Rustic spring vegetable soup, Josh Aronie’s way
Just Good Food
by Sydney Bender
“I like it when food is beautiful but it’s not my priority. I’m not a beautiful person, as in every potato doesn’t have to be the same size,” Josh Aronie, owner of the Menemsha Café, says on a sunny spring afternoon. “I respect people who do that, but I don’t adhere to it.” Josh is a self-proclaimed casual cook. “Don’t call me a chef, I’m not trying to make a fancy plate, I’m trying to make good food,” he says, and although he’s not precise about the size of vegetables he chops or the amount of salt he pinches into the pot, he is particular about one thing—the taste.
Today, a day that mimics many a spring Vineyard afternoon with sunlight peeking in through the windows of the small, charming Menemsha Café, Josh stands tall, cooking a vegetable soup. Piles of potatoes, carrots, and spring garlic are mounded on his cutting board, along with fresh herbs and spices, and a bowl of English peas, one of the first vegetables to come out on the Island.
Josh begins his soup by making the base—a vegetable stock with tomatoes, onions, celery, bay leaves, thyme sprigs, parsley stems, ginger, salt, pepper, and soy sauce. After chopping the vegetables, he pulls the thyme off the stalks, smashes the ginger, and then adds the parsley, bay leaves, salt, pepper, soy sauce, and water together in a large pot. He brings it to a boil, then reduces the heat to let simmer for about twenty minutes. Then he turns the heat off and lets the stock rest for 20 minutes before straining out the vegetables. Today in his kitchen, the soup stock will be the only thing resting—Josh is always moving, always cooking, always talking. Cracking eggs and cracking jokes at his café, he greets customers by name and fills the air in the 17-seat café with sweet salty smells of good cooking.
Once the vegetable stock is made, Josh moves right on to making the spring vegetable soup. He gathers one baseball-sized Spanish onion, five California carrots, three bundles of spring garlic, a half dozen small potatoes, and about four cups of English peas (he shelled them while the stock was simmering).
“I cook until I’m at a place where I’m happy or not happy with it.” You won’t find a lot of measuring cups or bowls in Josh’s kitchen. “I just go with it—I’m a cook of opportunity…I don’t always have a plan. I just go where I’m going.”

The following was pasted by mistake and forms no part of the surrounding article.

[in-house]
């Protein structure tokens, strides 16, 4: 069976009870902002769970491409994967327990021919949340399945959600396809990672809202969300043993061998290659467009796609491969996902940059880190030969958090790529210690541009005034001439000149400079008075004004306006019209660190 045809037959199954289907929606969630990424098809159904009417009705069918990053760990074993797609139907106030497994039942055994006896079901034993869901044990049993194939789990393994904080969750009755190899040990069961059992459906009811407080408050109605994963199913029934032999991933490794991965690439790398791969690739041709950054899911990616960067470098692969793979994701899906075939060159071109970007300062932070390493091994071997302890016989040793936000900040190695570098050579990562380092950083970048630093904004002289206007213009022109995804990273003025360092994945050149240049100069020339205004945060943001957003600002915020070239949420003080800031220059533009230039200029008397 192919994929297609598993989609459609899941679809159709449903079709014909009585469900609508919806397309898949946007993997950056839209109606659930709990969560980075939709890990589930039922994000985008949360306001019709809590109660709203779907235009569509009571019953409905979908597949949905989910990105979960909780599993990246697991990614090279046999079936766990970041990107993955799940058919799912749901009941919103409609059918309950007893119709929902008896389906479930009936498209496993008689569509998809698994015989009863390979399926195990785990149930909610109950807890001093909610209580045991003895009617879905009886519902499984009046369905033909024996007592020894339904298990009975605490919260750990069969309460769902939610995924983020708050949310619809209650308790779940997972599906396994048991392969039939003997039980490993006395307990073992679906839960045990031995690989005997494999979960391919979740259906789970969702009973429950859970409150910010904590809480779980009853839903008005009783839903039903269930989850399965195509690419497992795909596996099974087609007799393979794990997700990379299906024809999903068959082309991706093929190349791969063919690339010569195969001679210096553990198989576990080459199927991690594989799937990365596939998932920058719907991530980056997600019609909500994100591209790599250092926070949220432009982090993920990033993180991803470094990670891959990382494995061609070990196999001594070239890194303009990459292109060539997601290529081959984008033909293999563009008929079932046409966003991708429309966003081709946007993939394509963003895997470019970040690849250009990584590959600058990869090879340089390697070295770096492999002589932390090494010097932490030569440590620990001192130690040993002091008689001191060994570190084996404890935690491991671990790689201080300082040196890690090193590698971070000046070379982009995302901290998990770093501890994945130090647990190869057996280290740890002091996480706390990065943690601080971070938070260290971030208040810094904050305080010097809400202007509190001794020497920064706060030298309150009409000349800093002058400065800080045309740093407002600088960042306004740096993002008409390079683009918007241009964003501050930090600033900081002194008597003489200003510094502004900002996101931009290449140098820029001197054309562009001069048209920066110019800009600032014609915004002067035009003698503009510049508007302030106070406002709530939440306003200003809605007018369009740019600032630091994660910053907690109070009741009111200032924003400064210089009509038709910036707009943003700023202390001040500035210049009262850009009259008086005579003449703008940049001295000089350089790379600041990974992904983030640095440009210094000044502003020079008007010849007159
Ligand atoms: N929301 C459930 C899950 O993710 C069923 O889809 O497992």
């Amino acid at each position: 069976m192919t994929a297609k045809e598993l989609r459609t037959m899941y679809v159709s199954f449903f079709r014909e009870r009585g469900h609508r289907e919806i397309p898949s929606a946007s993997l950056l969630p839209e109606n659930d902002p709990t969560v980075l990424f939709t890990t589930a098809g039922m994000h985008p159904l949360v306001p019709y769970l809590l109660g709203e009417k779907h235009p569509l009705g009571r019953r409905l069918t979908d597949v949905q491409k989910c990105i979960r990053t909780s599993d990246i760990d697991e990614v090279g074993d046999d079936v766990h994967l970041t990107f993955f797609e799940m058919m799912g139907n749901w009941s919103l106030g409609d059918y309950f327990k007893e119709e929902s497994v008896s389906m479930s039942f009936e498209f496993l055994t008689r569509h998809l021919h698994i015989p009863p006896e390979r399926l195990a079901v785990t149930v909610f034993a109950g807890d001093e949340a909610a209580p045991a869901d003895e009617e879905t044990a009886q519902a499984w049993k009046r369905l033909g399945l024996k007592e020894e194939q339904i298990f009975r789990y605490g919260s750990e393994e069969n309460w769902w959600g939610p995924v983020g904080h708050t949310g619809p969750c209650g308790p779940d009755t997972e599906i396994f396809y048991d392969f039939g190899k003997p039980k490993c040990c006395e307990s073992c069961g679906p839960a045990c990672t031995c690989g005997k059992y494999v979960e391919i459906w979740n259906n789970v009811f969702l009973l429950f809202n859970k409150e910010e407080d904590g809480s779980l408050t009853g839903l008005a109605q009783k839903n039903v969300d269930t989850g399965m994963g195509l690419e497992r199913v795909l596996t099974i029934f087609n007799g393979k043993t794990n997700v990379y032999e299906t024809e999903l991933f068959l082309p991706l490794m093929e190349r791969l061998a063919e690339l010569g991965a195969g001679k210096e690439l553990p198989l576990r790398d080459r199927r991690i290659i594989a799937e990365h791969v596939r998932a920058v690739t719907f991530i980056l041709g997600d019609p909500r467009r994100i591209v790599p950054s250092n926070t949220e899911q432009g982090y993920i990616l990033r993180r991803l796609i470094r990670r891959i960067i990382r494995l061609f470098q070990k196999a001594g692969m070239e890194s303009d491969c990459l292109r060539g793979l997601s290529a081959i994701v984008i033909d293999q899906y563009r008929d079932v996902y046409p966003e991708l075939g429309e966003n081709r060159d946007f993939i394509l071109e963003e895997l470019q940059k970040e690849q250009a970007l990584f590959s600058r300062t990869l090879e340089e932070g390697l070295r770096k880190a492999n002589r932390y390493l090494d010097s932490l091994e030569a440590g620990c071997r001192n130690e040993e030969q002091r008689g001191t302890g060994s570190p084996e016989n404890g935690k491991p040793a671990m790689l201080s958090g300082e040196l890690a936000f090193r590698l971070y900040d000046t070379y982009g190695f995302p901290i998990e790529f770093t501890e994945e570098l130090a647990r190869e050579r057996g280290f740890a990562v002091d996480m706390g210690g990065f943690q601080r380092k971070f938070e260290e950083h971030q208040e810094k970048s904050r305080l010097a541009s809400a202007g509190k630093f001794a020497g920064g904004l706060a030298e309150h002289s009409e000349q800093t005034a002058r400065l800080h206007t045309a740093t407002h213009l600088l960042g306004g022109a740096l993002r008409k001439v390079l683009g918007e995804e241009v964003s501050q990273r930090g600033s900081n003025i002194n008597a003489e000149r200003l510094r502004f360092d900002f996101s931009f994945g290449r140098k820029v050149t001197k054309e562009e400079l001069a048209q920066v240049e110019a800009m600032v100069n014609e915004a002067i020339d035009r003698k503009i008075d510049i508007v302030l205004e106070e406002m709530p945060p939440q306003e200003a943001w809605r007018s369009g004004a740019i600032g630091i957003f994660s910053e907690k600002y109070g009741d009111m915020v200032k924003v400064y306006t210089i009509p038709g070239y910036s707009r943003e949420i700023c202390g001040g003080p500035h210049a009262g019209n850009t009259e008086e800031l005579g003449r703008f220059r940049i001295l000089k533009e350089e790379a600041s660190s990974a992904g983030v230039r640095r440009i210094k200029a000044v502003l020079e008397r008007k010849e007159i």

Hardly any of the vegetable scraps make it to compost. “I like to use the peels and edges.” Josh uses the whole stalk of spring garlic except for the thin roots attached to the bulb (spring garlic is a stalk similar to a scallion). “You lose a lot of flavor when you don’t use the whole thing.”
Easygoing, funny, and quirky, Josh strips sprigs of thyme one by one laughing to himself. “Thyme is time consuming,” he says, in a deep chuckle that is contagious.
Josh pours almost half a bottle of chardonnay into the soup pot over his sauté of veggies and, continues to stir until the alcohol burns off. “My mother just gave me this bottle of wine, so that’s why I used it,” he says, but admits that a dry chardonnay was a smart choice for soup because the sugar level in a chardonnay is high, and a dry wine has more acidity which, in turn, adds a hint more of a refreshing, citrus taste.
There is no specific order to when Josh adds each ingredient, like carrots and red potatoes. “People think you need to put everything in at the same time, but adding things later gives it more, different textures,” says Josh. Adding the same ingredients into the soup at different times allows the soup to have a diverse amount of textures—some carrots are crunchier than others, some potatoes are saltier than others—and that is the essential rustic taste of the soup. Like Josh, this soup has a casual aspect to it.
“I have always loved cooking,” Josh says, gazing outside at the warm Vineyard sun. “I certainly love to eat. I love restaurants. It’s nice to be on this Island and in this business because anywhere you go, people tend to know who you are for that.”
Growing up in West Hartford, Conn., Josh’s parents took him and his brother out to dinner at least once a week. “I think that’s where I really started to love food. And it wasn’t your standard food; we went to a lot of different places, a lot of ethnic food. My mom had an experimental thing with food. My dad sees food as something to eat—appreciates good food but doesn’t seek it out. My mother seeks it out.”
Josh tastes his soup again, scooping out chunks of carrots, overlapping red-skinned potatoes and spring peas, swimming in a thin broth. Looking out the window, he tries it, shakes his head and, just as if he was witnessing a long-anticipated Menemsha sunset, he smiles. “It’s good,” he says, and keeps moving on—cooking, laughing, and eating—doing what he does best.